Political Correctness

The Ethics of Political Correctness: How Far?

By September 7, 2020 No Comments

Lena Dunham is an up and coming actress and screenwriter. Her television series “Girls” has won her critical acclaim. As a 31-year-old with a huge following, and many opinions, she maintains a high profile on social media. As such, Lena Dunham is a public persona, and whether you love her work and her opinions, or have a disdain for both, if you follow her you are “invested” in what she says.

Before examining the ethics of a recent statement she made, I need to make it clear that this blog is not about Lena Dunham or the object of her statement, American Airlines. It can be any public figure with a huge social media following and any huge corporation and that is why we can say that the ethics of political correctness is that far.

Still Getting AcquaintedThe Ethics of Political Correctness: How Far?

Despite the widespread use of social media and its incredible success as a communications, advertising, sales, marketing and news tool, it is still very new. Twitter, for example, is only 11 years old.

Twitter is typically “free.” For the most part, you can say virtually anything you want on Twitter, display most anything you want, and share most anything you want. Good or bad, Twitter is as innocuous as showing a short clip of a kitten playing with a ball of yarn to as troubling as most any graphic or violent scene or sexual image you can imagine. Eventually, if the image or statement made is offensive or graphic enough, it will get taken down – and rightly so. But what of all of the shades in-between? What of unfounded, indefensible accusations? What of a statement made under the mantle of political correctness that attacks a publicly-traded company that is without substantiation?

We love the First Amendment in this country. We should. The Freedom of Speech is an amazing cornerstone of our democracy. However, the act of yelling “Fire!” in a packed movie theater is not covered under the Freedom of Speech; it falls into a completely different category.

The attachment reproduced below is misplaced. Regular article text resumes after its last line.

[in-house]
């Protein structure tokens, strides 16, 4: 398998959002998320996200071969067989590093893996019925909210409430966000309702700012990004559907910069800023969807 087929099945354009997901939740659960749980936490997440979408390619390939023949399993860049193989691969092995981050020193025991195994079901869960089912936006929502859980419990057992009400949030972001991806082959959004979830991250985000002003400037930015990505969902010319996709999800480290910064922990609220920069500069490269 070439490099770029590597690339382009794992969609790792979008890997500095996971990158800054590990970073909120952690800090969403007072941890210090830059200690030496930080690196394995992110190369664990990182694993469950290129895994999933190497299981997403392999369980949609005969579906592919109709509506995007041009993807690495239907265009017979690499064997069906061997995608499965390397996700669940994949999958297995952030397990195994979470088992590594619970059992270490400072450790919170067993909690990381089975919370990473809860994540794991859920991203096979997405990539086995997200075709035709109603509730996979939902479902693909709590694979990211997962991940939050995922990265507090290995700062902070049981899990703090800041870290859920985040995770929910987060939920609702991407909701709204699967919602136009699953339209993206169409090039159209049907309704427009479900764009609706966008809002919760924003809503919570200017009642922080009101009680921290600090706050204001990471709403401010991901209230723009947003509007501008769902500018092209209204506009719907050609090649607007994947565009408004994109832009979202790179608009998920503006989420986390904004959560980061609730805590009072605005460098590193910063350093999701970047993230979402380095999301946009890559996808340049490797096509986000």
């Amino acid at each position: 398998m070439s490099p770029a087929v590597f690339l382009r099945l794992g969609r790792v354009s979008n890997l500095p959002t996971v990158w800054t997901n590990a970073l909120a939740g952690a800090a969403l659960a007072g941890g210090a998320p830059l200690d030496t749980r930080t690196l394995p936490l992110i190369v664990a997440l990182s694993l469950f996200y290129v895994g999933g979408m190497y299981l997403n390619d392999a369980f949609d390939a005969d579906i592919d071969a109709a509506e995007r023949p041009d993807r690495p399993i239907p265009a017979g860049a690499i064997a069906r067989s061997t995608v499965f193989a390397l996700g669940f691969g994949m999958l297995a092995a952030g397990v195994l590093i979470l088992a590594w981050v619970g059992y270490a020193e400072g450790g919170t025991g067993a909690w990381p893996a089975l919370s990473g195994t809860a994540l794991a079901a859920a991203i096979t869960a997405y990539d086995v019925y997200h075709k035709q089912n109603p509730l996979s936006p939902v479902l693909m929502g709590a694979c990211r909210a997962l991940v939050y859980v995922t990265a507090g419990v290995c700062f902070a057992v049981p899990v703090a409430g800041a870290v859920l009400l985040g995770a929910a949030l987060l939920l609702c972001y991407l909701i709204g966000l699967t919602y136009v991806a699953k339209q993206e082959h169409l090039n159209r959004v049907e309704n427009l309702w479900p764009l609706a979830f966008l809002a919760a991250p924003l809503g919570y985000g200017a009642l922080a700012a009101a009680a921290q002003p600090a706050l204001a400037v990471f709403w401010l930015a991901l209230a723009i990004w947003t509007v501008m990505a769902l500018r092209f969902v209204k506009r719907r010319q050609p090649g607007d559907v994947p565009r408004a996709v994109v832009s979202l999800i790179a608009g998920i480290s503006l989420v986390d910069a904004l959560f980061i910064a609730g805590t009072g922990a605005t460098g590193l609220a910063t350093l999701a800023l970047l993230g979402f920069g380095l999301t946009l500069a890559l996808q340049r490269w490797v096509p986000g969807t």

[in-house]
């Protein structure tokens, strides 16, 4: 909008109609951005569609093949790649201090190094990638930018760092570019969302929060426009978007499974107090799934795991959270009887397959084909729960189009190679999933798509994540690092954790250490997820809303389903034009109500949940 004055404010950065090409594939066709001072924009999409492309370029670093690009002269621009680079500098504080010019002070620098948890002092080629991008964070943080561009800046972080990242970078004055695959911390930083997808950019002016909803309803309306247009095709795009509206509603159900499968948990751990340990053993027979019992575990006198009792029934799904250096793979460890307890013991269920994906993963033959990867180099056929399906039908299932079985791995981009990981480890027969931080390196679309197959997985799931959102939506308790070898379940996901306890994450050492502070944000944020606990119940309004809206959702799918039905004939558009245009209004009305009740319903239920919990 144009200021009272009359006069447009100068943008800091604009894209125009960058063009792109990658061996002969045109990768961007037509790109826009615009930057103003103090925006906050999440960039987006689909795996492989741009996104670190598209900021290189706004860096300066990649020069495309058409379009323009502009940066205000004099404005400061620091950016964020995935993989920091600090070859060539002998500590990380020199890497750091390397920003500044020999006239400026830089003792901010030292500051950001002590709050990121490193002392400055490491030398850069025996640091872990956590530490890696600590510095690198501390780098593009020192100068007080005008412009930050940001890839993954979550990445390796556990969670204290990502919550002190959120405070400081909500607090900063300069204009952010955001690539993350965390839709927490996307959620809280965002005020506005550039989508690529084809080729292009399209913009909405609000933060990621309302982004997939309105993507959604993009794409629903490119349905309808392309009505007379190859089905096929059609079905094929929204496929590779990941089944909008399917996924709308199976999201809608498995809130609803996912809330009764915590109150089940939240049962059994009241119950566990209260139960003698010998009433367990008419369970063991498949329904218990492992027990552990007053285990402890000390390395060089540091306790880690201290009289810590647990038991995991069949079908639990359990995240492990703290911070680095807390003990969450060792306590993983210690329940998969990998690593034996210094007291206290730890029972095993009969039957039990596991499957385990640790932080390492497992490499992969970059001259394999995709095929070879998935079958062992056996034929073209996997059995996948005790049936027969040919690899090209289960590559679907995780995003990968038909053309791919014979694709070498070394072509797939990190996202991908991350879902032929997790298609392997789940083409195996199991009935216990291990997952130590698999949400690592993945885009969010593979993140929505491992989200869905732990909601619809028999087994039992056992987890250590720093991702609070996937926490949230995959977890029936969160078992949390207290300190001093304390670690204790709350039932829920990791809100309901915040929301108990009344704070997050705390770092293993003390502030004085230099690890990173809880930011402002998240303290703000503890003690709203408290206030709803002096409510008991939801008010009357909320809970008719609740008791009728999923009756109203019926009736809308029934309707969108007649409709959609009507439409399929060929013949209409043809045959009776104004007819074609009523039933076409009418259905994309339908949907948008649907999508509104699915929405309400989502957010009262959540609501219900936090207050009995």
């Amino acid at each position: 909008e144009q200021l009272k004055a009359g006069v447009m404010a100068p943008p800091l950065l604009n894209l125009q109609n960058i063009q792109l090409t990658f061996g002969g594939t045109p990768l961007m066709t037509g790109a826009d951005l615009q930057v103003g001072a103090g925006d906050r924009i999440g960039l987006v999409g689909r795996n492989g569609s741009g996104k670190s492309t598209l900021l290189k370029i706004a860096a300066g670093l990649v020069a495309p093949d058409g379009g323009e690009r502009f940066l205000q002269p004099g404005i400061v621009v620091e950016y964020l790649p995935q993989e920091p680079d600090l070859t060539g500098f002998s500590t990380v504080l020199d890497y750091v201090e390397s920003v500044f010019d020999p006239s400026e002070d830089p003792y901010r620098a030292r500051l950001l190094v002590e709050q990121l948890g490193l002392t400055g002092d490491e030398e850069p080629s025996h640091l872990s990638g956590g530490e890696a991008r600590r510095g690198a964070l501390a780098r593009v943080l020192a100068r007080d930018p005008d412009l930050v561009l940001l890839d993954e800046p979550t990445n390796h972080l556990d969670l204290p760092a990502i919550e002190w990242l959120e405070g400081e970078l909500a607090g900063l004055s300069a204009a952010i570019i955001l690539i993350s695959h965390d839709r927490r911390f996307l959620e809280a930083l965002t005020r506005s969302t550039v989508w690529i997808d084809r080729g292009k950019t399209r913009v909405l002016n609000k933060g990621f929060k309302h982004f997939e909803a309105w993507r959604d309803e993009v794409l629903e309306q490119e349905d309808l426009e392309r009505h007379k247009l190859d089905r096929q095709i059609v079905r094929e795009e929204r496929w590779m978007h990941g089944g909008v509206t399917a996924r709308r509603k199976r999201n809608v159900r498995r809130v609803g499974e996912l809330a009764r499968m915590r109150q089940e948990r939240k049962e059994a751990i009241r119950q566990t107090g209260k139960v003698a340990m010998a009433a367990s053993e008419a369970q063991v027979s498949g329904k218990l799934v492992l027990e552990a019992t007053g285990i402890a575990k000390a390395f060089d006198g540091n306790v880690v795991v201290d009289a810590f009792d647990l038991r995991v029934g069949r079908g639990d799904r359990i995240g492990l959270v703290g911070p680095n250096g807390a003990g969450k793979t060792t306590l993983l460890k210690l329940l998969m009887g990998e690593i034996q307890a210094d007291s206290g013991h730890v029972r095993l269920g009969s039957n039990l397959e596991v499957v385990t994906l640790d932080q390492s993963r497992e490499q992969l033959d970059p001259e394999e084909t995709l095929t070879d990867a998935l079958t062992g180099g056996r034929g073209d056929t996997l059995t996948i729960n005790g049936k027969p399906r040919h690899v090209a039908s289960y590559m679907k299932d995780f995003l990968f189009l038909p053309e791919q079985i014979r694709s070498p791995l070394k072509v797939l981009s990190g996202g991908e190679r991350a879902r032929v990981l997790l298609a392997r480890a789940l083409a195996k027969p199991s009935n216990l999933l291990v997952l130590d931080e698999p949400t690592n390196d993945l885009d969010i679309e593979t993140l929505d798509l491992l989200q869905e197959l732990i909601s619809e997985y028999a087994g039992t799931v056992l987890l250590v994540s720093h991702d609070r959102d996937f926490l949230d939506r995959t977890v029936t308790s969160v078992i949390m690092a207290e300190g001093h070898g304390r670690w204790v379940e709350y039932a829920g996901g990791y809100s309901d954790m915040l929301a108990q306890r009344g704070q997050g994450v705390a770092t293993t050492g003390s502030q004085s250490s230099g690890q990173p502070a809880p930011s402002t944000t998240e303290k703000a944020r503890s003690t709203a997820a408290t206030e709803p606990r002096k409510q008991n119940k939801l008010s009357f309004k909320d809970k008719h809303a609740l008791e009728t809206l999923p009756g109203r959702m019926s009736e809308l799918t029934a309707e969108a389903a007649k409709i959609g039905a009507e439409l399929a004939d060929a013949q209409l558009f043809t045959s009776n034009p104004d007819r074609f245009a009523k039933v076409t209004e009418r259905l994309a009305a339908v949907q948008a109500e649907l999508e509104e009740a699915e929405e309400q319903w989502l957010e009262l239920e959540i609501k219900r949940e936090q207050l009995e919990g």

Lena Dunham was taking a trip. She was at a New York City airport. Presumably, she was waiting for a delayed flight to arrive.

It is her claim that she overheard two American Airlines flight attendants having a private conversation. She claims the conversation was transphobic. After she heard the conversation and was allegedly fuming over the fact that the flight attendants allegedly said they would have trouble accepting a trans-sexual child, she really started fuming over the fact that the flight she was waiting for was delayed for several hours. It needs to be said that she was not waiting for an American Airlines flight, but for another airline’s flight.

The Problem

When Lena Dunham’s tweet went out over the social media and her millions of followers (3.2 million at last count), American Airlines (who has a dedicated social media department) reached back and wanted more information. She could not identify the flight attendants. She said to her adoring fans that she didn’t want to go into any detail because, after all, “S— happens.”

In looking at social media shortly after, many people are calling her accusation a hoax. However, I am more inclined to question its ethics. At what point does innuendo in the name of political correctness drift from the irresponsible use of the social media to slander?

This is a question that has not been adequately addressed from an ethical point of view.

The first issue here is that Lena Dunham’s Twitter account is a promoted account. The brand in this case is Lena Dunham. It is a promotion of sorts where money is exchanged to drive people to her social brand.

Second, if she is identifying American Airlines employees as having said what she believes she overheard, and she can offer absolutely no substantiation, did it happen at all? Is her claim credible at all, or did she simply push a random airline to further a personal agenda?

Ethically, I am not questioning her opinions, only that she has targeted a publicly-traded company with her promoted social media brand to claim something that may not have been said at all. At what point does political correctness become more of a political sham? Was Ms. Dunham simply angry that her flight was delayed and she was venting her frustration at another airline? We don’t know, and apparently, neither does she.

Airlines are a fairly safe target these days. American Airlines has about 6,700 flights per day. They dwarf Lena Dunham’s brand, but that’s not at issue either. What is at issue is not so much social media or political correctness but social media responsibility. At some point ethics will catch up with the social media, and when that happens accusations, innuendo and slander will be held to the same standard as other forms of communication because the ethics of political correctness is that far.


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